It’s Climate Week in New York City, and thousands of people have come together to highlight the connections between plastics, fossil fuels, and the climate crisis. With hundreds of events planned around the United Nations (UN) General Assembly’s annual meeting on pressing global issues, it’s a busy week of climate-focused discussions and actions around NYC.
The week kicked off Sunday with the March to End Fossil Fuels, which was attended by at least an estimated 50,000 to 75,000 people, including Plastic Pollution Coalition Members, Youth Ambassadors, Staff, Notables, and other allies. At the March, groups and individuals mobilized to call on the U.S. and other governments, as well as corporations, investors, and other entities to stop prioritizing fossil fuel and plastic industry profits over people and the planet.
Understanding the Connections
Identifying—and acting on—the connections is important: As pollutants build up in the environment and our bodies, and the planet continues to warm, it is growing increasingly urgent to address the plastic pollution and the climate crises together.
The facts are that:
- Ninety-nine percent of all plastics are made from petrochemicals derived from fossil fuels—gas, oil, and coal. Plastics help drive the climate crisis.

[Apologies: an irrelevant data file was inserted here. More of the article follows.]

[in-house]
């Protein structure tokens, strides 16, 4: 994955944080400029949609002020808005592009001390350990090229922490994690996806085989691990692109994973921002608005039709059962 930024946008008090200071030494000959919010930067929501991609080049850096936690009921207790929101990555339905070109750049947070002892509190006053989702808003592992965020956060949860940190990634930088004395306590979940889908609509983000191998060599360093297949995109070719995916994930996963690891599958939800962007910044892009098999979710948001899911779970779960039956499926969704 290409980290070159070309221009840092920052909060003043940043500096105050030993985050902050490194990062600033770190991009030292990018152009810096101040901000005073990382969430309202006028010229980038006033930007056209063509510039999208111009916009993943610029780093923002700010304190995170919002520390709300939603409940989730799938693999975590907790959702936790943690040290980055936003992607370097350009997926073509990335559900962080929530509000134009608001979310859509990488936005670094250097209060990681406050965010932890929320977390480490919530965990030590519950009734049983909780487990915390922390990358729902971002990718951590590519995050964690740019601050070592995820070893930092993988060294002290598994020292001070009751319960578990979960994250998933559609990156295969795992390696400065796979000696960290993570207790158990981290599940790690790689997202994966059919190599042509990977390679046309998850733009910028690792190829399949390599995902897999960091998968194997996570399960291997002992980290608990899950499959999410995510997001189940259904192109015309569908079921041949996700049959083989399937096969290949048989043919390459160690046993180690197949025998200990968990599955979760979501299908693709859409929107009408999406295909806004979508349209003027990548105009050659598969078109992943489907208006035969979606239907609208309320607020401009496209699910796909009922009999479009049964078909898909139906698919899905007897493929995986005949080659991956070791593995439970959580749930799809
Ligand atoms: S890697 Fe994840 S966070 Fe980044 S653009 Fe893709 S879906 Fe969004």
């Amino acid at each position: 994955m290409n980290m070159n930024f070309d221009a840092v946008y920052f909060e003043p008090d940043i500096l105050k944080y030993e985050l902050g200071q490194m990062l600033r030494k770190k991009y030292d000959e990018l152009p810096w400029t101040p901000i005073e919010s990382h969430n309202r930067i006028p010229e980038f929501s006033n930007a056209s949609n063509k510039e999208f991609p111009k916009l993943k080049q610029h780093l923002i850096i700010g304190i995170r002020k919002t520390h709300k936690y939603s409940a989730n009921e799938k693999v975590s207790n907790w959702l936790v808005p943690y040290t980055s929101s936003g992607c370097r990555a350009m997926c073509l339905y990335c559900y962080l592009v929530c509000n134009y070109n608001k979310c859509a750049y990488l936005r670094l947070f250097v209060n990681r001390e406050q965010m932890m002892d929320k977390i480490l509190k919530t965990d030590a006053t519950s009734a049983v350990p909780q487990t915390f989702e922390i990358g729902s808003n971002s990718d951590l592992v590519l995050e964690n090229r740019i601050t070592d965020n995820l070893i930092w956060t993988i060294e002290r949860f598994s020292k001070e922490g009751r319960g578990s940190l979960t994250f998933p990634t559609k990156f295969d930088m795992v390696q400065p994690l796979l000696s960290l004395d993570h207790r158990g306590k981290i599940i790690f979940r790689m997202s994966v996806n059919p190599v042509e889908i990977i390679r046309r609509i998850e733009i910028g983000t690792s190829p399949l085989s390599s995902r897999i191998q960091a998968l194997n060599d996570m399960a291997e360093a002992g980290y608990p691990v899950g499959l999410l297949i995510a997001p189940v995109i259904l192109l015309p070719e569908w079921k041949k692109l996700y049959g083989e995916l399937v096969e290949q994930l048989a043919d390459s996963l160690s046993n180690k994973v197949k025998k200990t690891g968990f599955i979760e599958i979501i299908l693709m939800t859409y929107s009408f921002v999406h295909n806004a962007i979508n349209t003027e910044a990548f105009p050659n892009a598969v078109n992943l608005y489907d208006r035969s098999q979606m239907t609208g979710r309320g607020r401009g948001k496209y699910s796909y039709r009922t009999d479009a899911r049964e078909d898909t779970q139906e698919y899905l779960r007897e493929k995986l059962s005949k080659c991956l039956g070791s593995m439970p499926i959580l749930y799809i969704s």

- Despite the urgent need to cut our reliance on fossil fuels, the plastics and petrochemical industries plan to triple plastics production by 2060—threatening our chances of keeping global temperature rise below the critical 1.5-degree Celsius threshold.
- By 2050, plastic production and disposal could generate greenhouse-gas emissions equivalent to 615 coal plants annually and use up to 13% of Earth’s remaining carbon budget.
- Microplastics and nanoplastics may be interfering with the ocean’s ability to absorb and sequester carbon, Earth’s biggest natural carbon sink.
- Plastic pollution contributes to nine of the 17 UN Sustainable Development Goals (SDGs): 3, 6, 9, 11–15, and 17. Meeting these SDGs can support building a healthier, more just, and more sustainable world for all people.
Scientists, Indigenous knowledge holders, and other experts have emphasized that plastic pollution must be stopped at its source. This means implementing enforceable regulations that require industries dealing in fossil fuels, petrochemicals, and plastics to turn off their taps. A major (at least 75%) reduction of plastics production will help us avert the worst outcomes of the climate crisis, which has already caused significant and irreversible damage to Earth and human communities.
Currently, more than 460 million metric tons of new plastic are produced globally each year, and that number is increasing year after year. More than 10 billion metric tons of plastic have been produced globally to date, and plastic production has increased by more than 18,300 percent in the last 65 years.
UN Plastics Treaty “Zero Draft” is Encouraging—But Misses the Mark on Plastics’ Climate Connections